On viewing with a good microscope a single drop of water, it has the appearance of a sea; we see thousands of living creatures swimming in it, each of which is necessarily composed of an infinite number of muscular and nervous fibres, whose marvellous structure ought to excite our admiration. And though these creatures may perhaps be the smallest which we are capable of discovering by the help of the microsope, undoubtedly they are not the smallest which the Creator has produced. Animacules probably exist as small relatively to them, as they are relatively to us. And these after all are not yet the smallest, but may be followed by an infinity of new classes, each of which contains creatures incomparably smaller than those of the preceding class.

We ought in this to acknowledge the omnipotence and infinite wisdom of the Creator, as in objects of the greatest magnitude. it appears to me, that the consideration of these minute species, each of which is followed by another inconceivably more minute, ought to make the liveliest impression on our minds, and inspire us with the most sublime ideas of the works of the Almighty, whose power knows no bounds, whether as to great objects or small.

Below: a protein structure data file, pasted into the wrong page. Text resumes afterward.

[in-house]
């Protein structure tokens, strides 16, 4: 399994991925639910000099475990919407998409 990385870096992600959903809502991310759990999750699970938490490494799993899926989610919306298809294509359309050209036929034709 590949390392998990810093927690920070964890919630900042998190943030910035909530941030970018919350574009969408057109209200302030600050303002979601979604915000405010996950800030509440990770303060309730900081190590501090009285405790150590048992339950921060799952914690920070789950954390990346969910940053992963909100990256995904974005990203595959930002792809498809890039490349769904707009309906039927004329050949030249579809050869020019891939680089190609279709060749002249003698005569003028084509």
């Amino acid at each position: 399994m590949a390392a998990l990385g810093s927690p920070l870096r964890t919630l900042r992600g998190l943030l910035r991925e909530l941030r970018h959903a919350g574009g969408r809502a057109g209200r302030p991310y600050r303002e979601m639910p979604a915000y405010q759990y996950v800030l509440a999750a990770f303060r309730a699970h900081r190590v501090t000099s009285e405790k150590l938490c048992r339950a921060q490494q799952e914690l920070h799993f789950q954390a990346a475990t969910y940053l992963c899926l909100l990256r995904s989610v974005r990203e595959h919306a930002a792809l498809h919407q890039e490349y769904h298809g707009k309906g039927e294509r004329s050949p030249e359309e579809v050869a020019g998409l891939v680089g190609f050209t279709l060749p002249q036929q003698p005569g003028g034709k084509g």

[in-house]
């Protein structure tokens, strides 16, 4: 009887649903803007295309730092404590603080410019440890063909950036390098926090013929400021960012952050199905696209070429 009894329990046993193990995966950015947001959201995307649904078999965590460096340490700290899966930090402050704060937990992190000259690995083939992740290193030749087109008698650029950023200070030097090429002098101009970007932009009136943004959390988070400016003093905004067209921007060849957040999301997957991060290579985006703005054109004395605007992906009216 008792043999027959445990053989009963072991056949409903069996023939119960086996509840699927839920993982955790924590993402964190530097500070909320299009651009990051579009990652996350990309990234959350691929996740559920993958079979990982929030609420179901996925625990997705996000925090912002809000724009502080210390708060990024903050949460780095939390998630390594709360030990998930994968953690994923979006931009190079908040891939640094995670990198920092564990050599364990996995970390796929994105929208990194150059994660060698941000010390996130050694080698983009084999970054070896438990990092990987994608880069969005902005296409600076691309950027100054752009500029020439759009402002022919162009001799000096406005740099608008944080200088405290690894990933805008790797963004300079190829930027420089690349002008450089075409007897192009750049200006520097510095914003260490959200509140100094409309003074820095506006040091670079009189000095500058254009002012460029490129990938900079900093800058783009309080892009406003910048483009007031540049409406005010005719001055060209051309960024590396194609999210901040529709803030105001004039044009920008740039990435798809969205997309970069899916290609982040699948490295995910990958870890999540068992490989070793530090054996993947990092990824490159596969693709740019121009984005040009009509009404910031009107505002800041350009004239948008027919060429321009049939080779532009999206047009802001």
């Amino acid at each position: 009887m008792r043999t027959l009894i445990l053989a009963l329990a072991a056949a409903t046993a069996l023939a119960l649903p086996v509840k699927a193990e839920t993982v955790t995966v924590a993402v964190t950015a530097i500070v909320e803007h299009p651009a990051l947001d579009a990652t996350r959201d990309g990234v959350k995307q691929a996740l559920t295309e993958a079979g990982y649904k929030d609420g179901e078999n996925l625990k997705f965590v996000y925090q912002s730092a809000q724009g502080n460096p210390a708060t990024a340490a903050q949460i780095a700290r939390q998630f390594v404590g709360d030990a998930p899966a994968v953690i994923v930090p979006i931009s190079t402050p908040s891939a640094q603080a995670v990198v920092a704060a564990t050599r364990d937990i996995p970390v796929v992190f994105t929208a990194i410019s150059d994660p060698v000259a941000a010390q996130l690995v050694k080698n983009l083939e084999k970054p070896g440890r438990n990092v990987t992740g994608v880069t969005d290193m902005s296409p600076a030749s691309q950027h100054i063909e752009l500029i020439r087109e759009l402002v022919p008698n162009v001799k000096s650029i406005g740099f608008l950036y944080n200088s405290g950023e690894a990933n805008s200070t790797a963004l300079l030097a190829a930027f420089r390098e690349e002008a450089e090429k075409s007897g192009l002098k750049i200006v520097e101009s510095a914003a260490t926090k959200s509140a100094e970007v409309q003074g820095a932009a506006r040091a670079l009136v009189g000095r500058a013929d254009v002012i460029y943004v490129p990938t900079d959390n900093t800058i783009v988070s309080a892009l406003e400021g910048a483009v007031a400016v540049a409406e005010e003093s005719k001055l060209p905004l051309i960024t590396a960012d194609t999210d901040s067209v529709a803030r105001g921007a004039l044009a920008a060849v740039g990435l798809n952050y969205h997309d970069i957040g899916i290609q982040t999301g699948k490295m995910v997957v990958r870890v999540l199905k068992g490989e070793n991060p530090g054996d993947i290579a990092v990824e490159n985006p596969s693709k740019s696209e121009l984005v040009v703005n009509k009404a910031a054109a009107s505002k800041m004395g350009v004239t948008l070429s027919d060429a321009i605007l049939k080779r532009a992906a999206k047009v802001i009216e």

To imagine that after having divided a body into a great number of parts, we arrive, at length, at particles so small as to defy all farther division, is therefore the indication of a very contracted mind. But supposing it is possible to descend to particles so minute as to be, in their own nature, no longer divisible, as in the case of the supposed monads; before coming to this point, we shall have a particle composed of only two monads, and this particle will be of a certain magnitude or extension, otherwise it could not have been divisible into these two monads. Let us farther suppose, that this particle, as it has some extension, may be the thousandth part of an inch, or still smaller if you will; for it is of no importance, what I say of the thousandth part of an inch may be said with equal truth of every smaller part. This thousandth part of an inch, then, is composed of two monads, and consequently two monads together would be the thousandth part of an inch, and two thousand times nothing, a whole inch; the absurdity strikes at first light.

The partisans of the system of monads accordingly shrink from the force of this argument, and are reduced to a terrible nonplus when asked how many monads are requisite to constitute an extension. Two, they apprehend, would appear insufficient, they therefore allow that more must be necessary. But, if two monads cannot constitute extension, as each of the two has none; neither three, nor four, nor any number whatever will produce it; and this complexity subverts the system of monads.

9th May, 1761.

Letters of Euler to a German Princess, Vol. II, Letter X

July 3, 2018